All theatres have reopened and are offering their productions for free. The public is invited to attend theatres for a contribution, of any amount, to the reconstruction funds (large gatherings were forbidden for a few days after the earthquake because of aftershocks). Secondary and tertiary students have enrolled as volunteers and are now assisting in the worst affected areas. In regards to our professions, the Chilean Ministry of Urbanism and Housing (MINVU), together with the Chilean Institute of Architects are also organising teams of professional volunteers. National and international architects are invited to register--although at this stage the focus is on national capacity.

Donations gathered from every city in Chile have arrived and continue to arrive to those in need—those in shelters (gymnasiums and schools) are receiving breakfast, lunch and dinner. A government lead employment program for recent graduates (offering 1 year paid jobs in remotes areas of Chile), is from now on focusing on the areas worst affected. Doctors, psychologists, architects and many others are working non stop to support traumatised communities. Immense examples of effort, sacrifice and solidarity give everyone the strength to get the country back on its feet. As always, the most affected are the poor.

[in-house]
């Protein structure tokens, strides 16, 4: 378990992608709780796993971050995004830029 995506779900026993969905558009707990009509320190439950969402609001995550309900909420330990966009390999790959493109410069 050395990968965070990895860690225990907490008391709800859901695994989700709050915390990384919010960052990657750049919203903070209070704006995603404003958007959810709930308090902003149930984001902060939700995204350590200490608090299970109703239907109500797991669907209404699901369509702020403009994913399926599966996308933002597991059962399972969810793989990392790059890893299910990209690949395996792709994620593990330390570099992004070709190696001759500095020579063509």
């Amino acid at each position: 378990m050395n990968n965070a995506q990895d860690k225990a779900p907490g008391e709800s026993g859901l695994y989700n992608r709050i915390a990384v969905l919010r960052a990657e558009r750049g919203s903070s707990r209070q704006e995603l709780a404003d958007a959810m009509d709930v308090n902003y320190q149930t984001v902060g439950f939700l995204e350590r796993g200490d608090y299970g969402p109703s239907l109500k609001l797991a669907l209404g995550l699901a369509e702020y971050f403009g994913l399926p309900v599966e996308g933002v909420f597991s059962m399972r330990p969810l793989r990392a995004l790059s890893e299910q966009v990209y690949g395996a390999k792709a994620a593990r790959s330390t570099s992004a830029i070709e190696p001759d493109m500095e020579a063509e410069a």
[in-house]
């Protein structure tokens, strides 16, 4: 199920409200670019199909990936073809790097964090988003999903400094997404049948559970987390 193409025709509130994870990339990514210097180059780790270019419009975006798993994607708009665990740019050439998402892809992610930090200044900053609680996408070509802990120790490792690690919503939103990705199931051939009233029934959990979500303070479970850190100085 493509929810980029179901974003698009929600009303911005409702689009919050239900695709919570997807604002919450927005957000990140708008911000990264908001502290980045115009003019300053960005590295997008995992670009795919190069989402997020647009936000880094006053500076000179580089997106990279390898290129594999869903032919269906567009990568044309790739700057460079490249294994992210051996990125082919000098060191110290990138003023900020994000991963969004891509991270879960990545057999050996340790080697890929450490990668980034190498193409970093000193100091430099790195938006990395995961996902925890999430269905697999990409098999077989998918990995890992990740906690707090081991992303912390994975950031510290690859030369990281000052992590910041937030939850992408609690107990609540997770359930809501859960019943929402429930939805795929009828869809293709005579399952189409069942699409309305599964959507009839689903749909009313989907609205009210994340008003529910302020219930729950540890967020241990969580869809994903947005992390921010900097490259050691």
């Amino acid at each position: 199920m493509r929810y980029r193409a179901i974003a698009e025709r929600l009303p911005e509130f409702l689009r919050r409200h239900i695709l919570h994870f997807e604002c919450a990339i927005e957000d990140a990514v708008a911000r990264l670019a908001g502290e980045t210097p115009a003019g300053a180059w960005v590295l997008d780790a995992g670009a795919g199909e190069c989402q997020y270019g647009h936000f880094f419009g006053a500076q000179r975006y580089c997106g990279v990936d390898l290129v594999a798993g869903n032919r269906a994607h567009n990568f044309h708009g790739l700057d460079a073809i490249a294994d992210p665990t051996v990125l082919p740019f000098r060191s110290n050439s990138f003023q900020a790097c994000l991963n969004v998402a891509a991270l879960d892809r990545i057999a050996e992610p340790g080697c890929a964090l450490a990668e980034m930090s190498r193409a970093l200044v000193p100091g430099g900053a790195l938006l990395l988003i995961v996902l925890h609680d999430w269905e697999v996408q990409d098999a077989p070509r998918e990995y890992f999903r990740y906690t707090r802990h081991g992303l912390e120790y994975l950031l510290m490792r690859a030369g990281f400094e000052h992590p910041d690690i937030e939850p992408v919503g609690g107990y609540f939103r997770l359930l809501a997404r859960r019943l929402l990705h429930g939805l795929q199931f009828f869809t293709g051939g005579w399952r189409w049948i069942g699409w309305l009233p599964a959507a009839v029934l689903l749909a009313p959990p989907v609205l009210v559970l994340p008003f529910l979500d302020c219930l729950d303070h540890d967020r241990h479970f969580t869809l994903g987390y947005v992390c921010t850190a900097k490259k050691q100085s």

Aftershocks are, by all measures, new earthquakes--these happen everyday some reaching 6.4 in the Richter scale Amidst a relative well organised emergency response, Santiago managed to be back on its feet in 48 hours, with electricity, communication and public transport (including the underground) restored. Although services in the country are 90-99% restored, unfor-tunately, some smaller towns and communities have experienced perceived or real abandonment. Yet, the coordination of efforts between the authorities, media, civil organisations and industry is nothing less than impressive. At organisational levels, these is the result of sophisticated strategies lead by the government and involving public and private enterprises, local authorities and the educational system.